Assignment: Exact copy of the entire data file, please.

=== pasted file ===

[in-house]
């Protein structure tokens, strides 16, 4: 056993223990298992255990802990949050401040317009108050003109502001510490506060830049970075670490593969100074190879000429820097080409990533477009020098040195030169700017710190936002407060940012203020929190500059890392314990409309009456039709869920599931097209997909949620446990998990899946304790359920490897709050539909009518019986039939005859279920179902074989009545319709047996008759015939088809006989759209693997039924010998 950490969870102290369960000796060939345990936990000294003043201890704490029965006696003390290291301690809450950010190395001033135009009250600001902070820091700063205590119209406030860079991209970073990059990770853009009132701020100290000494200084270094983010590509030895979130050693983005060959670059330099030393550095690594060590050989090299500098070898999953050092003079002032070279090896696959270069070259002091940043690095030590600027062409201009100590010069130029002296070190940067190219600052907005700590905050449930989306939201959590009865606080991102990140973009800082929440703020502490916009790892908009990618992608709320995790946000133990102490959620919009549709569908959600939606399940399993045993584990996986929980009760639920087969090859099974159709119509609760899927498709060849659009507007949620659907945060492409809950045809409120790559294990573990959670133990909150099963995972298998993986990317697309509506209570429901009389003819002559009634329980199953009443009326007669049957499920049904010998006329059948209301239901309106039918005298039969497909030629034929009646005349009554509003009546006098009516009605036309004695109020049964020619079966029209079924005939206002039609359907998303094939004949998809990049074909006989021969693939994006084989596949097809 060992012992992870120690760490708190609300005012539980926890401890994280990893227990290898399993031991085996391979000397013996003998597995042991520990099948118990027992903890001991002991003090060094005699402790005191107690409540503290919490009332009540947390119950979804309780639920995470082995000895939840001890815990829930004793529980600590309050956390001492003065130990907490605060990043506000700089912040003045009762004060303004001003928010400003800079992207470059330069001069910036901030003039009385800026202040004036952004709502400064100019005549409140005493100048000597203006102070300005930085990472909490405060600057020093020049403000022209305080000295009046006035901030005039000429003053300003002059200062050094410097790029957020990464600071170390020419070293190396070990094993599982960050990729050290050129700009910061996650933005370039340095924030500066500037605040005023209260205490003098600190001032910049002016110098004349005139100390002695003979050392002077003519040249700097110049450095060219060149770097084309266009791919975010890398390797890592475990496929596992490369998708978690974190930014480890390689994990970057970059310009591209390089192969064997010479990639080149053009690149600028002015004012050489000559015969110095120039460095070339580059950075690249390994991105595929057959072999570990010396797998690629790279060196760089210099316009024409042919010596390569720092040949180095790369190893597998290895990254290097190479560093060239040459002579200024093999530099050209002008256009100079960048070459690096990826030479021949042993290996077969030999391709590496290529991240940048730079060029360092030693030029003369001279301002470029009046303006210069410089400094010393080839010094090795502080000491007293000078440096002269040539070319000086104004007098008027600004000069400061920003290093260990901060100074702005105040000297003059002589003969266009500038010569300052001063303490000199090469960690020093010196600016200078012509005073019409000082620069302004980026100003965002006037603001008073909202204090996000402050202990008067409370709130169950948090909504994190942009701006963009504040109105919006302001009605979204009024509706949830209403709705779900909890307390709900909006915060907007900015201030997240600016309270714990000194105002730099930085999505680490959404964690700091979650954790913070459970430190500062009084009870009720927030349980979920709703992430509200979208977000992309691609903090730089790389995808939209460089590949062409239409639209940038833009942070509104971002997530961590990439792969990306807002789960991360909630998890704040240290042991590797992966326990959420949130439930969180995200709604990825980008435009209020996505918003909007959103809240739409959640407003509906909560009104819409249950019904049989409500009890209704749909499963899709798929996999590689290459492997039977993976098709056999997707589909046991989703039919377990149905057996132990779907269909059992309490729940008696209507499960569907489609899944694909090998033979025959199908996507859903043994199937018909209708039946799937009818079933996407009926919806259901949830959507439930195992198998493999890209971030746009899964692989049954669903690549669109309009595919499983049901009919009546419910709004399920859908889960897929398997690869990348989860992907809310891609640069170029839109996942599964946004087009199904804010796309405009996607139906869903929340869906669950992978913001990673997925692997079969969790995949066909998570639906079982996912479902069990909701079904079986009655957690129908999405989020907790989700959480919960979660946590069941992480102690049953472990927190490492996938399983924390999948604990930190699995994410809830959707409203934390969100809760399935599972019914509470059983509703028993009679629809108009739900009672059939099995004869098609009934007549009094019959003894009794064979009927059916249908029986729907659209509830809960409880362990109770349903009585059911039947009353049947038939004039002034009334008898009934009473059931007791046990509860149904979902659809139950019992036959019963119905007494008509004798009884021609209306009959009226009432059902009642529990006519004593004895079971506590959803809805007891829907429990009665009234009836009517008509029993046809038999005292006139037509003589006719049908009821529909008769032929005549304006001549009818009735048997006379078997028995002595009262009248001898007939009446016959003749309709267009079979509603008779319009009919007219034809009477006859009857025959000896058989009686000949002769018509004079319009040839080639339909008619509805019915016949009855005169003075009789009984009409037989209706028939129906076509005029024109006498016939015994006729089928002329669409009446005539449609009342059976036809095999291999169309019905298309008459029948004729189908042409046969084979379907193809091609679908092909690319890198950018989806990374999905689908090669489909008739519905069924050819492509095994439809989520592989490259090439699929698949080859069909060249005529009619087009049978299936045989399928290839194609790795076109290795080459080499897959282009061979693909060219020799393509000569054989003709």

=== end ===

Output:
[in-house]
């Protein structure tokens, strides 16, 4: 056993223990298992255990802990949050401040317009108050003109502001510490506060830049970075670490593969100074190879000429820097080409990533477009020098040195030169700017710190936002407060940012203020929190500059890392314990409309009456039709869920599931097209997909949620446990998990899946304790359920490897709050539909009518019986039939005859279920179902074989009545319709047996008759015939088809006989759209693997039924010998 950490969870102290369960000796060939345990936990000294003043201890704490029965006696003390290291301690809450950010190395001033135009009250600001902070820091700063205590119209406030860079991209970073990059990770853009009132701020100290000494200084270094983010590509030895979130050693983005060959670059330099030393550095690594060590050989090299500098070898999953050092003079002032070279090896696959270069070259002091940043690095030590600027062409201009100590010069130029002296070190940067190219600052907005700590905050449930989306939201959590009865606080991102990140973009800082929440703020502490916009790892908009990618992608709320995790946000133990102490959620919009549709569908959600939606399940399993045993584990996986929980009760639920087969090859099974159709119509609760899927498709060849659009507007949620659907945060492409809950045809409120790559294990573990959670133990909150099963995972298998993986990317697309509506209570429901009389003819002559009634329980199953009443009326007669049957499920049904010998006329059948209301239901309106039918005298039969497909030629034929009646005349009554509003009546006098009516009605036309004695109020049964020619079966029209079924005939206002039609359907998303094939004949998809990049074909006989021969693939994006084989596949097809 060992012992992870120690760490708190609300005012539980926890401890994280990893227990290898399993031991085996391979000397013996003998597995042991520990099948118990027992903890001991002991003090060094005699402790005191107690409540503290919490009332009540947390119950979804309780639920995470082995000895939840001890815990829930004793529980600590309050956390001492003065130990907490605060990043506000700089912040003045009762004060303004001003928010400003800079992207470059330069001069910036901030003039009385800026202040004036952004709502400064100019005549409140005493100048000597203006102070300005930085990472909490405060600057020093020049403000022209305080000295009046006035901030005039000429003053300003002059200062050094410097790029957020990464600071170390020419070293190396070990094993599982960050990729050290050129700009910061996650933005370039340095924030500066500037605040005023209260205490003098600190001032910049002016110098004349005139100390002695003979050392002077003519040249700097110049450095060219060149770097084309266009791919975010890398390797890592475990496929596992490369998708978690974190930014480890390689994990970057970059310009591209390089192969064997010479990639080149053009690149600028002015004012050489000559015969110095120039460095070339580059950075690249390994991105595929057959072999570990010396797998690629790279060196760089210099316009024409042919010596390569720092040949180095790369190893597998290895990254290097190479560093060239040459002579200024093999530099050209002008256009100079960048070459690096990826030479021949042993290996077969030999391709590496290529991240940048730079060029360092030693030029003369001279301002470029009046303006210069410089400094010393080839010094090795502080000491007293000078440096002269040539070319000086104004007098008027600004000069400061920003290093260990901060100074702005105040000297003059002589003969266009500038010569300052001063303490000199090469960690020093010196600016200078012509005073019409000082620069302004980026100003965002006037603001008073909202204090996000402050202990008067409370709130169950948090909504994190942009701006963009504040109105919006302001009605979204009024509706949830209403709705779900909890307390709900909006915060907007900015201030997240600016309270714990000194105002730099930085999505680490959404964690700091979650954790913070459970430190500062009084009870009720927030349980979920709703992430509200979208977000992309691609903090730089790389995808939209460089590949062409239409639209940038833009942070509104971002997530961590990439792969990306807002789960991360909630998890704040240290042991590797992966326990959420949130439930969180995200709604990825980008435009209020996505918003909007959103809240739409959640407003509906909560009104819409249950019904049989409500009890209704749909499963899709798929996999590689290459492997039977993976098709056999997707589909046991989703039919377990149905057996132990779907269909059992309490729940008696209507499960569907489609899944694909090998033979025959199908996507859903043994199937018909209708039946799937009818079933996407009926919806259901949830959507439930195992198998493999890209971030746009899964692989049954669903690549669109309009595919499983049901009919009546419910709004399920859908889960897929398997690869990348989860992907809310891609640069170029839109996942599964946004087009199904804010796309405009996607139906869903929340869906669950992978913001990673997925692997079969969790995949066909998570639906079982996912479902069990909701079904079986009655957690129908999405989020907790989700959480919960979660946590069941992480102690049953472990927190490492996938399983924390999948604990930190699995994410809830959707409203934390969100809760399935599972019914509470059983509703028993009679629809108009739900009672059939099995004869098609009934007549009094019959003894009794064979009927059916249908029986729907659209509830809960409880362990109770349903009585059911039947009353049947038939004039002034009334008898009934009473059931007791046990509860149904979902659809139950019992036959019963119905007494008509004798009884021609209306009959009226009432059902009642529990006519004593004895079971506590959803809805007891829907429990009665009234009836009517008509029993046809038999005292006139037509003589006719049908009821529909008769032929005549304006001549009818009735048997006379078997028995002595009262009248001898007939009446016959003749309709267009079979509603008779319009009919007219034809009477006859009857025959000896058989009686000949002769018509004079319009040839080639339909008619509805019915016949009855005169003075009789009984009409037989209706028939129906076509005029024109006498016939015994006729089928002329669409009446005539449609009342059976036809095999291999169309019905298309008459029948004729189908042409046969084979379907193809091609679908092909690319890198950018989806990374999905689908090669489909008739519905069924050819492509095994439809989520592989490259090439699929698949080859069909060249005529009619087009049978299936045989399928290839194609790795076109290795080459080499897959282009061979693909060219020799393509000569054989003709």